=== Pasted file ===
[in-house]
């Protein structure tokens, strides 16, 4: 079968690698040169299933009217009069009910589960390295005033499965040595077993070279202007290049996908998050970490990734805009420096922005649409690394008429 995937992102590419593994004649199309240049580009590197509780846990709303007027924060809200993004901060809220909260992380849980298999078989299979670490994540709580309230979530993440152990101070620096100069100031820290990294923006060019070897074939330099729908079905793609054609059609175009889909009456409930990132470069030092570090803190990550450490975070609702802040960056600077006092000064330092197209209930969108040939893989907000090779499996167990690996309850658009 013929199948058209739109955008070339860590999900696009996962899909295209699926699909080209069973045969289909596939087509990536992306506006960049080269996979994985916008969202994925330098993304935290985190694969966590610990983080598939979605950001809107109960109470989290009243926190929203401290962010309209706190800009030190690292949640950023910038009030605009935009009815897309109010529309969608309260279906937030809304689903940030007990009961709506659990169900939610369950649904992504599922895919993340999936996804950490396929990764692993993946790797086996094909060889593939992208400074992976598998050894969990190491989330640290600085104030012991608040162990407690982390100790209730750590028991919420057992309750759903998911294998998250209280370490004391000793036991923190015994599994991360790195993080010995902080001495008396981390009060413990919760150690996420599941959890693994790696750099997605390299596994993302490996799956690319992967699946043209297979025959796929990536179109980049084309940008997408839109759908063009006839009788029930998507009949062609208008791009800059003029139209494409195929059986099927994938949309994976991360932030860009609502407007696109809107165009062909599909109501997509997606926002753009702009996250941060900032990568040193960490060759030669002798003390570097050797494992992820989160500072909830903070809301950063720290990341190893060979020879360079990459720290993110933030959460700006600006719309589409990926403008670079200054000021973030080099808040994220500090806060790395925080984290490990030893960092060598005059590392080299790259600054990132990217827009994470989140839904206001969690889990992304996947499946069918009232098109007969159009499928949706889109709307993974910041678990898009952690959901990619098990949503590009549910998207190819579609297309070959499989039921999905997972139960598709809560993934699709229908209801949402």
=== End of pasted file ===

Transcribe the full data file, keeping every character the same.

[in-house]
């Protein structure tokens, strides 16, 4: 079968690698040169299933009217009069009910589960390295005033499965040595077993070279202007290049996908998050970490990734805009420096922005649409690394008429 995937992102590419593994004649199309240049580009590197509780846990709303007027924060809200993004901060809220909260992380849980298999078989299979670490994540709580309230979530993440152990101070620096100069100031820290990294923006060019070897074939330099729908079905793609054609059609175009889909009456409930990132470069030092570090803190990550450490975070609702802040960056600077006092000064330092197209209930969108040939893989907000090779499996167990690996309850658009 013929199948058209739109955008070339860590999900696009996962899909295209699926699909080209069973045969289909596939087509990536992306506006960049080269996979994985916008969202994925330098993304935290985190694969966590610990983080598939979605950001809107109960109470989290009243926190929203401290962010309209706190800009030190690292949640950023910038009030605009935009009815897309109010529309969608309260279906937030809304689903940030007990009961709506659990169900939610369950649904992504599922895919993340999936996804950490396929990764692993993946790797086996094909060889593939992208400074992976598998050894969990190491989330640290600085104030012991608040162990407690982390100790209730750590028991919420057992309750759903998911294998998250209280370490004391000793036991923190015994599994991360790195993080010995902080001495008396981390009060413990919760150690996420599941959890693994790696750099997605390299596994993302490996799956690319992967699946043209297979025959796929990536179109980049084309940008997408839109759908063009006839009788029930998507009949062609208008791009800059003029139209494409195929059986099927994938949309994976991360932030860009609502407007696109809107165009062909599909109501997509997606926002753009702009996250941060900032990568040193960490060759030669002798003390570097050797494992992820989160500072909830903070809301950063720290990341190893060979020879360079990459720290993110933030959460700006600006719309589409990926403008670079200054000021973030080099808040994220500090806060790395925080984290490990030893960092060598005059590392080299790259600054990132990217827009994470989140839904206001969690889990992304996947499946069918009232098109007969159009499928949706889109709307993974910041678990898009952690959901990619098990949503590009549910998207190819579609297309070959499989039921999905997972139960598709809560993934699709229908209801949402």